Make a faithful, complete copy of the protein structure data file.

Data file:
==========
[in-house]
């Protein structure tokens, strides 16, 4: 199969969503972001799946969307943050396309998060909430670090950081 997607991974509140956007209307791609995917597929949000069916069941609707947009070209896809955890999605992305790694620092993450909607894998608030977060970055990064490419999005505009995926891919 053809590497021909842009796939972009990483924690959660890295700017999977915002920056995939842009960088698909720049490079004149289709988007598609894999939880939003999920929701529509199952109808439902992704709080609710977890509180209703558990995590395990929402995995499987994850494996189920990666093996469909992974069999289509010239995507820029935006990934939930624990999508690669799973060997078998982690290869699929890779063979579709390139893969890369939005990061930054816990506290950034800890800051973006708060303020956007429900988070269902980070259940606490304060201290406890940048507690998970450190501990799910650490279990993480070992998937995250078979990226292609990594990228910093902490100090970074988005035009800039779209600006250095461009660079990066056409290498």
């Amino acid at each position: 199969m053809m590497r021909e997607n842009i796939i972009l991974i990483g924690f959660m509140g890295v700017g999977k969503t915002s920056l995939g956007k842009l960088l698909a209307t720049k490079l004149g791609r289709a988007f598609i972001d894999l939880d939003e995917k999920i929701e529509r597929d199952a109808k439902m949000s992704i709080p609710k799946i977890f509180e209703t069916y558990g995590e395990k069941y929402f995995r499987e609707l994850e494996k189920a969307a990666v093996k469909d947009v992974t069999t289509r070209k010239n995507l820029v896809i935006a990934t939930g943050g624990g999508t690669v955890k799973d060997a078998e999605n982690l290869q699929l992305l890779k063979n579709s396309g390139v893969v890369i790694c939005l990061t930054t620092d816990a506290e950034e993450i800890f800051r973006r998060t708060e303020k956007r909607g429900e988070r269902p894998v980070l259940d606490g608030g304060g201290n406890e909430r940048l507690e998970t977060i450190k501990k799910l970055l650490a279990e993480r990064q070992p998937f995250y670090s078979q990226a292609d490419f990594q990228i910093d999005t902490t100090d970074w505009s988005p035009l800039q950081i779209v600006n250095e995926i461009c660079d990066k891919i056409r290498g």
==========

[in-house]
């Protein structure tokens, strides 16, 4: 199969969503972001799946969307943050396309998060909430670090950081 997607991974509140956007209307791609995917597929949000069916069941609707947009070209896809955890999605992305790694620092993450909607894998608030977060970055990064490419999005505009995926891919 053809590497021909842009796939972009990483924690959660890295700017999977915002920056995939842009960088698909720049490079004149289709988007598609894999939880939003999920929701529509199952109808439902992704709080609710977890509180209703558990995590395990929402995995499987994850494996189920990666093996469909992974069999289509010239995507820029935006990934939930624990999508690669799973060997078998982690290869699929890779063979579709390139893969890369939005990061930054816990506290950034800890800051973006708060303020956007429900988070269902980070259940606490304060201290406890940048507690998970450190501990799910650490279990993480070992998937995250078979990226292609990594990228910093902490100090970074988005035009800039779209600006250095461009660079990066056409290498």
């Amino acid at each position: 199969m053809m590497r021909e997607n842009i796939i972009l991974i990483g924690f959660m509140g890295v700017g999977k969503t915002s920056l995939g956007k842009l960088l698909a209307t720049k490079l004149g791609r289709a988007f598609i972001d894999l939880d939003e995917k999920i929701e529509r597929d199952a109808k439902m949000s992704i709080p609710k799946i977890f509180e209703t069916y558990g995590e395990k069941y929402f995995r499987e609707l994850e494996k189920a969307a990666v093996k469909d947009v992974t069999t289509r070209k010239n995507l820029v896809i935006a990934t939930g943050g624990g999508t690669v955890k799973d060997a078998e999605n982690l290869q699929l992305l890779k063979n579709s396309g390139v893969v890369i790694c939005l990061t930054t620092d816990a506290e950034e993450i800890f800051r973006r998060t708060e303020k956007r909607g429900e988070r269902p894998v980070l259940d606490g608030g304060g201290n406890e909430r940048l507690e998970t977060i450190k501990k799910l970055l650490a279990e993480r990064q070992p998937f995250y670090s078979q990226a292609d490419f990594q990228i910093d999005t902490t100090d970074w505009s988005p035009l800039q950081i779209v600006n250095e995926i461009c660079d990066k891919i056409r290498g």